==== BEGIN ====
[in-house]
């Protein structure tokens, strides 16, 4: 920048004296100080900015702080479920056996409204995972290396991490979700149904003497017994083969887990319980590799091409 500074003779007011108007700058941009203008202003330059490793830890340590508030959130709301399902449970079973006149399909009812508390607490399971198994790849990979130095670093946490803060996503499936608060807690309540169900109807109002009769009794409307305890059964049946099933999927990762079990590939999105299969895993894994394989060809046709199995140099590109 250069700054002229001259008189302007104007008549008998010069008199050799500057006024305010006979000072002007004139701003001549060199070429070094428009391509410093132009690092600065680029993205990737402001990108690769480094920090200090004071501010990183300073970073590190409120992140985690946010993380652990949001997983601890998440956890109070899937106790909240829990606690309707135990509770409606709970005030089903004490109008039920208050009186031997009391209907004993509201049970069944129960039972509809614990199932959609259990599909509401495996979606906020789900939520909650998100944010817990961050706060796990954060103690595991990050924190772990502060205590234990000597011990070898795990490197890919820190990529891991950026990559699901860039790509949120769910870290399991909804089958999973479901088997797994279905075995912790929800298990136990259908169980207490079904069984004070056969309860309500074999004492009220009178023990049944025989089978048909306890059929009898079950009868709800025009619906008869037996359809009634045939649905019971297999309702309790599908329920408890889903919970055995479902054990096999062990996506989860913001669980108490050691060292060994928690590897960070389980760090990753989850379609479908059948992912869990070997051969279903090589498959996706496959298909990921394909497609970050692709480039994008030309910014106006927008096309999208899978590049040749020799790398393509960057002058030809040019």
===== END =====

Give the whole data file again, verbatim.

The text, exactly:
[in-house]
């Protein structure tokens, strides 16, 4: 920048004296100080900015702080479920056996409204995972290396991490979700149904003497017994083969887990319980590799091409 500074003779007011108007700058941009203008202003330059490793830890340590508030959130709301399902449970079973006149399909009812508390607490399971198994790849990979130095670093946490803060996503499936608060807690309540169900109807109002009769009794409307305890059964049946099933999927990762079990590939999105299969895993894994394989060809046709199995140099590109 250069700054002229001259008189302007104007008549008998010069008199050799500057006024305010006979000072002007004139701003001549060199070429070094428009391509410093132009690092600065680029993205990737402001990108690769480094920090200090004071501010990183300073970073590190409120992140985690946010993380652990949001997983601890998440956890109070899937106790909240829990606690309707135990509770409606709970005030089903004490109008039920208050009186031997009391209907004993509201049970069944129960039972509809614990199932959609259990599909509401495996979606906020789900939520909650998100944010817990961050706060796990954060103690595991990050924190772990502060205590234990000597011990070898795990490197890919820190990529891991950026990559699901860039790509949120769910870290399991909804089958999973479901088997797994279905075995912790929800298990136990259908169980207490079904069984004070056969309860309500074999004492009220009178023990049944025989089978048909306890059929009898079950009868709800025009619906008869037996359809009634045939649905019971297999309702309790599908329920408890889903919970055995479902054990096999062990996506989860913001669980108490050691060292060994928690590897960070389980760090990753989850379609479908059948992912869990070997051969279903090589498959996706496959298909990921394909497609970050692709480039994008030309910014106006927008096309999208899978590049040749020799790398393509960057002058030809040019």